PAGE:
Kenny Chesney, the king of country concerts, took a rare year off from touring in 2014, and look what happened in the Twin Cities:
Paul McCartney packed Target Field, a venue Chesney once had to himself.
Luke Bryan partied at the Gophers’ TCF Bank, proving that Chesney isn’t the only country superstar who can fill a Minneapolis stadium.
And Garth Brooks, who had been absent during Chesney’s reign, returned from a 16-year hiatus and sold a whopping 203,000 tickets at Target Center.
Chesney, who is as competitive as any star in popular music, is impressed but not fazed by those goings-on. He’s more concerned with focusing his energy on his own agenda.
“The year off meant everything,” said the 47-year-old, who has sold more than 1 million tickets on each of his headlining tours.
“The year off got the ringing out of my ears. The year off made me hungry. I didn’t want to make another record just because it was time, and I didn’t want to make another record just because I had another tour coming up. My brain needed a pause.”
The break from the road gave the singer time to search for songs, write some himself and “to process emotions.” Being on the road, doing the same thing night after night, left Chesney “numb,” he said.
“I had to get off the bus,” he said in an hourlong phone conversation last week. “I needed a better connection in every area — as a human being, as a son, as a friend.”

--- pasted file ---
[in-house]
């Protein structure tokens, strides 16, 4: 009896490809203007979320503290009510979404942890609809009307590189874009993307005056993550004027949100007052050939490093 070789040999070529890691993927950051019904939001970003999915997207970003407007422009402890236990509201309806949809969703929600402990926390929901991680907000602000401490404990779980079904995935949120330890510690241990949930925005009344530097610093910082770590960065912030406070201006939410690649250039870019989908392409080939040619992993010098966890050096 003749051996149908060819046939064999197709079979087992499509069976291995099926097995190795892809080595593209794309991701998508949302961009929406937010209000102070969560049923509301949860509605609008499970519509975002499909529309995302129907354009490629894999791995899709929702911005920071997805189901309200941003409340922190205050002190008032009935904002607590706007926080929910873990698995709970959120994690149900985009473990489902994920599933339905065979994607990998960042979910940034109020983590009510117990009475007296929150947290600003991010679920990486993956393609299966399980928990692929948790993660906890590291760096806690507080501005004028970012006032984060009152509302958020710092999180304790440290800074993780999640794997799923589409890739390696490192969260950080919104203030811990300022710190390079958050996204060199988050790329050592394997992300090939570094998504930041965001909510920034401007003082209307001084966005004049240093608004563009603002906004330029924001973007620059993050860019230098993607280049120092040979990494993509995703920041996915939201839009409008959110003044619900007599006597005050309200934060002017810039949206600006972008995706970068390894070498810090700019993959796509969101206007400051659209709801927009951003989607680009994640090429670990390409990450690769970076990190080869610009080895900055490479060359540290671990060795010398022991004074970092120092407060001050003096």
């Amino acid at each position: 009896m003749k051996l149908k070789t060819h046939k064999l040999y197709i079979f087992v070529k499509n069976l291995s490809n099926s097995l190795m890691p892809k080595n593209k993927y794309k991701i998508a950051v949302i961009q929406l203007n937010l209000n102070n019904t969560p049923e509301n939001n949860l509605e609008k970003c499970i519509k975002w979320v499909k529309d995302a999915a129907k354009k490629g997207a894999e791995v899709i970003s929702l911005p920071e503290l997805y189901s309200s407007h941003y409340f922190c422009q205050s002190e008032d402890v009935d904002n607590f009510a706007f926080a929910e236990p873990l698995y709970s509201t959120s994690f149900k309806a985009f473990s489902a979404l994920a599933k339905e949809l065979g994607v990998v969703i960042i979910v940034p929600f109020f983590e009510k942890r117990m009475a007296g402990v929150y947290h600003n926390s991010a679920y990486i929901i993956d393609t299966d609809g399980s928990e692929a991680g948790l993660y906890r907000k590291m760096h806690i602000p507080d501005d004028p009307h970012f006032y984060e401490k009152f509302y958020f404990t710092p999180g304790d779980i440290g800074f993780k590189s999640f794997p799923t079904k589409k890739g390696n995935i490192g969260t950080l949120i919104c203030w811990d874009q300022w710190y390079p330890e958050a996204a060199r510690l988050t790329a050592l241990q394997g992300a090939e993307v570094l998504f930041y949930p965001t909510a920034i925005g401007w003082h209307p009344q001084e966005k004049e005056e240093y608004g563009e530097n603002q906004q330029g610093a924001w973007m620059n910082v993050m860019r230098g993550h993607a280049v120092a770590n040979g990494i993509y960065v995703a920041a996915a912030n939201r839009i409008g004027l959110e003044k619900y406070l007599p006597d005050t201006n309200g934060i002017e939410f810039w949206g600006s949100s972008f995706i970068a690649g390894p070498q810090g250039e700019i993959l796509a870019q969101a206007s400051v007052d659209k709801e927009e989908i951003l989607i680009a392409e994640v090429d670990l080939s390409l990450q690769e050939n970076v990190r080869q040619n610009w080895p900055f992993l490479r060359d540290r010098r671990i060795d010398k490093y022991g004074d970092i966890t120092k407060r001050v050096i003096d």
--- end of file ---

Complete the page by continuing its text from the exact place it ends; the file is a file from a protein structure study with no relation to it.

He sounds recharged, speaking like a fired-up jock — one looking to capture his ninth entertainer of the year trophy. “I’m glad I did it,” he said. “It’s made this year’s tour awesome. We’ve got some new band members. I feel that excitement out there on the stage now.”
Apparently, the one-year absence amped up the demand to see Chesney because he’s booked an unprecedented two nights this weekend at Target Field, where he played single shows in 2012 and ’13. The only other market to warrant two Chesney stadium concerts this year is Boston, which is considerably larger.
“This is the first time I’ve done a double stadium in Minneapolis,” he said. “It’s very special. Several years ago we did a double arena in St. Paul. It’s always been an amazing place for us to come play music.”
Reconnecting with family
On his break, Chesney got in touch with his family. He went to sporting events with his dad and hung out with his mother, aunt Sharon and 92-year-old grandmother in Tennessee.
The time with his inner circle reminded him of what’s happening in the real world, not in the world of a guitar-strumming, boat-loving Caribbean beach bum.
“I got my high school friends that were my college roommates. One is my road manager; two of them run my merchandise business. With a push of the button, they can bring me back to Earth really quickly. They know everything there is to know about me.”